By Bill Wine
KYW Newsradio 1060

PHILADELPHIA (CBS) — A funny thing happened on the way to the film forum…

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After four sub-par outings in a row, this disreputable, vroom-vroom franchise launched in 2001 with The Fast and the Furious seemed permanently stuck in neutral;  that is, its commercial success was obvious, but so was its cinematic cluelessness.

Fast & Furious seemed gassed & curious.

Then came the fifth installment, Fast Five, and it was the immediate pick of the litter –- not a world beater, not an award winner, not a masterpiece, but a well-made, exhilarating, action thriller, sort of a road rage rodeo that traded in outrageous vehicular mayhem, with car after car doing things that cars are not really supposed to do.

(2½ stars out of 4)

(2½ stars out of 4)

Fast & Furious 6, which more or less concludes the franchise’s second trilogy, pretty much matches the impact, appeal, and quality of its immediate predecessor. And it sports a playful and not inappropriate sense of humor.

Vin Diesel and Paul Walker return as brothers-in-law Dominic Toretto and Brian O’Conner, living in moneyed and pleasant if unexciting retirement when their old adversary, a federal agent played by the ubiquitous Dwayne Johnson, offers them a deal they can’t refuse.

They and the other members of the old anti-heroic gang of Boyz Under the Hood, outlaws currently banned from the US, will get full pardons if they help stop formidable villain Luke Evans’ terrorist plans to build a dirty bomb capable of wreaking worldwide havoc.

Director Justin Lin, in his fourth F & F go-round, once again celebrates teamwork in Chris Morgan’s screenplay, and isn’t above letting characters from earlier episodes come back from the dead (enough said).

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The series will miss Lin mightily if it continues and he does not, because he has at this point really found his rhythm.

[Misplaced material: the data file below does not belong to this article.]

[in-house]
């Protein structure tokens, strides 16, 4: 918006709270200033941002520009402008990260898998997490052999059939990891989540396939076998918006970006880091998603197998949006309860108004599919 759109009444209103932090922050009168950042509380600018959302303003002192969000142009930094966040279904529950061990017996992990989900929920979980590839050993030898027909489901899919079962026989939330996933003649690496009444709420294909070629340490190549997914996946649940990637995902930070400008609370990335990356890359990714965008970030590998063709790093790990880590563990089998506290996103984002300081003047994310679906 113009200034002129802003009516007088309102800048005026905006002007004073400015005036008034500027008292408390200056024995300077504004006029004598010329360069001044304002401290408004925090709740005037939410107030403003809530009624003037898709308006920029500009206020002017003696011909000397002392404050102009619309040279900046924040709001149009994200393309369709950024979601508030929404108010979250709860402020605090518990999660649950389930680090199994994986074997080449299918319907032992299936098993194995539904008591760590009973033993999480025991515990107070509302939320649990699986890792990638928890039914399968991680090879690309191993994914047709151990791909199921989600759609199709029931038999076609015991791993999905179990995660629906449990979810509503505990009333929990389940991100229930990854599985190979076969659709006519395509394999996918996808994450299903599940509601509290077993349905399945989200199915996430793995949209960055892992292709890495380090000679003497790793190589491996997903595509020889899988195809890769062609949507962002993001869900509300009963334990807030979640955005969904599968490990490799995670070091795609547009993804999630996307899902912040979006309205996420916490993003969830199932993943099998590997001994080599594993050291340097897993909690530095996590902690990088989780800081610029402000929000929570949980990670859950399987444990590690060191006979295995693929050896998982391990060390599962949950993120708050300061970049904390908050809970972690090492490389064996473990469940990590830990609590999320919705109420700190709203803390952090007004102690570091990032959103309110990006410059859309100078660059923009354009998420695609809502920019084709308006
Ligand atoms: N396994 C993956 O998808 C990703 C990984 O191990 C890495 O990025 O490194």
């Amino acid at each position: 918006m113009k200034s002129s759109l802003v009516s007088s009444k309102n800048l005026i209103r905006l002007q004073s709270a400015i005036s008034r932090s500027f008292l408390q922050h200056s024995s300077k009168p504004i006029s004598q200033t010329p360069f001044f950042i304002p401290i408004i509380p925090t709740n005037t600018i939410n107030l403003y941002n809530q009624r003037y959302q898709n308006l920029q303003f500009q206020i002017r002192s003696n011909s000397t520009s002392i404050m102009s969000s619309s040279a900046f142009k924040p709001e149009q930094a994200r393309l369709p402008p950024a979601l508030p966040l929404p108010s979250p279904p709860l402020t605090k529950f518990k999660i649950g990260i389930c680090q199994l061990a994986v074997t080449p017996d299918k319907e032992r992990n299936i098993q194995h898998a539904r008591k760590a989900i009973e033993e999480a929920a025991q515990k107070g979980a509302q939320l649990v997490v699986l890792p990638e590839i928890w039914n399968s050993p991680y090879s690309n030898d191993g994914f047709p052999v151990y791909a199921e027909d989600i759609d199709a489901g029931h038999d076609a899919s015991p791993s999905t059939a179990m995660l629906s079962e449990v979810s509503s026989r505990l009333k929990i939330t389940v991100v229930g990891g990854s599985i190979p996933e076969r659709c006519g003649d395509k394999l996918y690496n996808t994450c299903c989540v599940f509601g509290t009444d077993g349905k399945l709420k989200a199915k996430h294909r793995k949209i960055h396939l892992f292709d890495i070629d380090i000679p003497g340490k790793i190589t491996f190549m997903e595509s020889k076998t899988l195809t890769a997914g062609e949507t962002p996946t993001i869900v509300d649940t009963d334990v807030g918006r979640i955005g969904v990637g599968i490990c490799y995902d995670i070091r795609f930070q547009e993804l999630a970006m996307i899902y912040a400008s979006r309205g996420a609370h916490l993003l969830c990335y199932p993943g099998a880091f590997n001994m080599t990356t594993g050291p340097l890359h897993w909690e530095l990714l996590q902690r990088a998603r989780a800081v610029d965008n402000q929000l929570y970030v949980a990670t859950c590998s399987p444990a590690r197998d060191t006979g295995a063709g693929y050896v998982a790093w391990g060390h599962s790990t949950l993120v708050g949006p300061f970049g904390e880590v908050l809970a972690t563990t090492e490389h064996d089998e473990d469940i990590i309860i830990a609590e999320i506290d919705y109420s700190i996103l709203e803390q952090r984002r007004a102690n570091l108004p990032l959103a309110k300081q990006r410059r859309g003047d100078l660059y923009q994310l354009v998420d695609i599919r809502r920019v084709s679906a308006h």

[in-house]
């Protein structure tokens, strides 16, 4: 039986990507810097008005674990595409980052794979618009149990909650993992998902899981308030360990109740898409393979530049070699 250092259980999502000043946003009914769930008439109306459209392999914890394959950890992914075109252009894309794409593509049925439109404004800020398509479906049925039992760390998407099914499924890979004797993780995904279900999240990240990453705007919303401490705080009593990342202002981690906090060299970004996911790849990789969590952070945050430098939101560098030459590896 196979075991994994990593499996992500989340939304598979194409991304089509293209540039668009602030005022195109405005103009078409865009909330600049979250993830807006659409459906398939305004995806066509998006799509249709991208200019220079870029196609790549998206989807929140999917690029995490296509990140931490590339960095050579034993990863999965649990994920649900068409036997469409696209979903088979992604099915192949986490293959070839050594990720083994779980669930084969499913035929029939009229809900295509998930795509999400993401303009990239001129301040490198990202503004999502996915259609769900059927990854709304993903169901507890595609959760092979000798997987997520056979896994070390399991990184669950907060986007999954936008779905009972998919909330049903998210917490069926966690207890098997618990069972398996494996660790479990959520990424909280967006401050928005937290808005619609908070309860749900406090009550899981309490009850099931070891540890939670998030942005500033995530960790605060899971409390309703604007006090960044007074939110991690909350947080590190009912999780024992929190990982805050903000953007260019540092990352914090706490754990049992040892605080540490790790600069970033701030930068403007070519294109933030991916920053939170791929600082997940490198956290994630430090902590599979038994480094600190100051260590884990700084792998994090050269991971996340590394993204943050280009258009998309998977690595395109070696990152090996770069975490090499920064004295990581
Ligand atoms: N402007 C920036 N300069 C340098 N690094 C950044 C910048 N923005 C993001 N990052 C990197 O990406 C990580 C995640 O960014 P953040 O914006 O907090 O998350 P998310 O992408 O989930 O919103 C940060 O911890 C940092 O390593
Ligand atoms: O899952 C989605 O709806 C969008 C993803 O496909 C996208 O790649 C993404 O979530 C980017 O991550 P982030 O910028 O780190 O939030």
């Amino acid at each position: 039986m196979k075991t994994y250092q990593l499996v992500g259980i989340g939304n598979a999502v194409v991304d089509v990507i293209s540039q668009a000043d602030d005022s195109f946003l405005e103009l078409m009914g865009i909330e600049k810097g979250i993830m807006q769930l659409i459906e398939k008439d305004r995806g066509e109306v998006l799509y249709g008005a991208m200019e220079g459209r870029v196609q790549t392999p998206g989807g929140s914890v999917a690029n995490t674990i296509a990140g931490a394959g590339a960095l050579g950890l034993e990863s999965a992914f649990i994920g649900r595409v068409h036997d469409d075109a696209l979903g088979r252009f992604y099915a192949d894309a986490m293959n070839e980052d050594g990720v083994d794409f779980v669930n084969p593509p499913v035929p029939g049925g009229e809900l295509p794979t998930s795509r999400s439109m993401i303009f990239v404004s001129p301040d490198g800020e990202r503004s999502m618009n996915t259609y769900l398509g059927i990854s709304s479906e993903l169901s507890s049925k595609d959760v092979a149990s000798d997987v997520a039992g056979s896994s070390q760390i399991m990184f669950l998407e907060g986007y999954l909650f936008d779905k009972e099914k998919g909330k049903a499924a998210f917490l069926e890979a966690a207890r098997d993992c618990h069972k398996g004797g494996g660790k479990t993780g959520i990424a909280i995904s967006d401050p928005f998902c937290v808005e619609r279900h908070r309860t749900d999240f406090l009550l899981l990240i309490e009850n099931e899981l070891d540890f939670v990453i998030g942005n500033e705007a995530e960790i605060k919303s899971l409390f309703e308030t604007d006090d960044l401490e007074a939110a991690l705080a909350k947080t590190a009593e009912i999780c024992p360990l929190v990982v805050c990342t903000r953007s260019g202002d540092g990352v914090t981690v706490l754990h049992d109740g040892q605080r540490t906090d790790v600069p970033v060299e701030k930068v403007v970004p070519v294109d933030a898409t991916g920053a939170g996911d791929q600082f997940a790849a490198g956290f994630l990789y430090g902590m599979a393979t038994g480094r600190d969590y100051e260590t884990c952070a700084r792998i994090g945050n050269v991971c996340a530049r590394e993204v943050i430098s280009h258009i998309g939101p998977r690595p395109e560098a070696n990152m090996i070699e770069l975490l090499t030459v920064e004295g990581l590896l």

As in the previous installment, the excess, the preposterousness, the lack of subtlety and depth -– all trademarks of the series, for better or for worse –- add to the escapist pleasure rather than detract from it, as they did in the first four outings.

And we have come to accept the car-toonish indestructibility of both vehicles and people as par for the fast, furious course.

You don’t go to an F & F flick for the acting, to be sure, but the principal cast members -– including Chris “Ludacris” Bridges, Sung Kang, Jordana Brewster, and Tyrese Gibson (who is especially funny this trip) — have at least grown into their second-skin roles.

Don’t expect that new-car smell from a childish but stylish sequel that treats driving and destruction of property as if they were the ultimate spectator sports, but franchise fans should feel rewarded by an entry that doesn’t drive very far off the formulaic road of energetic set pieces, outlandish stunts, and bouncy banter.

So we’ll tinker under the hood of 2½ stars out of 4 for Fast & Furious 6, a well-crafted actioner that thrives in sixth gear of a franchise that will undoubtedly find itself next year perhaps not in seventh heaven but almost certainly in seventh gear.


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